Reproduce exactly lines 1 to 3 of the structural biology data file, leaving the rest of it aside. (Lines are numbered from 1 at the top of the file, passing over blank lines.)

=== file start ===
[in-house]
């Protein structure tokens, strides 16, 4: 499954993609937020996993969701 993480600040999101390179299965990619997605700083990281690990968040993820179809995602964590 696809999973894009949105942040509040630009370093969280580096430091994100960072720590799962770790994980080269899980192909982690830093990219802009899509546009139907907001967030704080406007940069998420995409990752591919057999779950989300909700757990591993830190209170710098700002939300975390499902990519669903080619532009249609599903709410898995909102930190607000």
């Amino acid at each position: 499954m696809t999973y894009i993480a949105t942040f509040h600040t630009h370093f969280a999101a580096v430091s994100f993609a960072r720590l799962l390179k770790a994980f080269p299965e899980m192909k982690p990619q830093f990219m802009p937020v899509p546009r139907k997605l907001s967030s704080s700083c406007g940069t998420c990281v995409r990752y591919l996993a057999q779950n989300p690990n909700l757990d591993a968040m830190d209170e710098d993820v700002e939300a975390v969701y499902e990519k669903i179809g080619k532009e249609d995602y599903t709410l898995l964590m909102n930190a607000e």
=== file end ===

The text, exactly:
[in-house]
């Protein structure tokens, strides 16, 4: 499954993609937020996993969701 993480600040999101390179299965990619997605700083990281690990968040993820179809995602964590 696809999973894009949105942040509040630009370093969280580096430091994100960072720590799962770790994980080269899980192909982690830093990219802009899509546009139907907001967030704080406007940069998420995409990752591919057999779950989300909700757990591993830190209170710098700002939300975390499902990519669903080619532009249609599903709410898995909102930190607000």
């Amino acid at each position: 499954m696809t999973y894009i993480a949105t942040f509040h600040t630009h370093f969280a999101a580096v430091s994100f993609a960072r720590l799962l390179k770790a994980f080269p299965e899980m192909k982690p990619q830093f990219m802009p937020v899509p546009r139907k997605l907001s967030s704080s700083c406007g940069t998420c990281v995409r990752y591919l996993a057999q779950n989300p690990n909700l757990d591993a968040m830190d209170e710098d993820v700002e939300a975390v969701y499902e990519k669903i179809g080619k532009e249609d995602y599903t709410l898995l964590m909102n930190a607000e």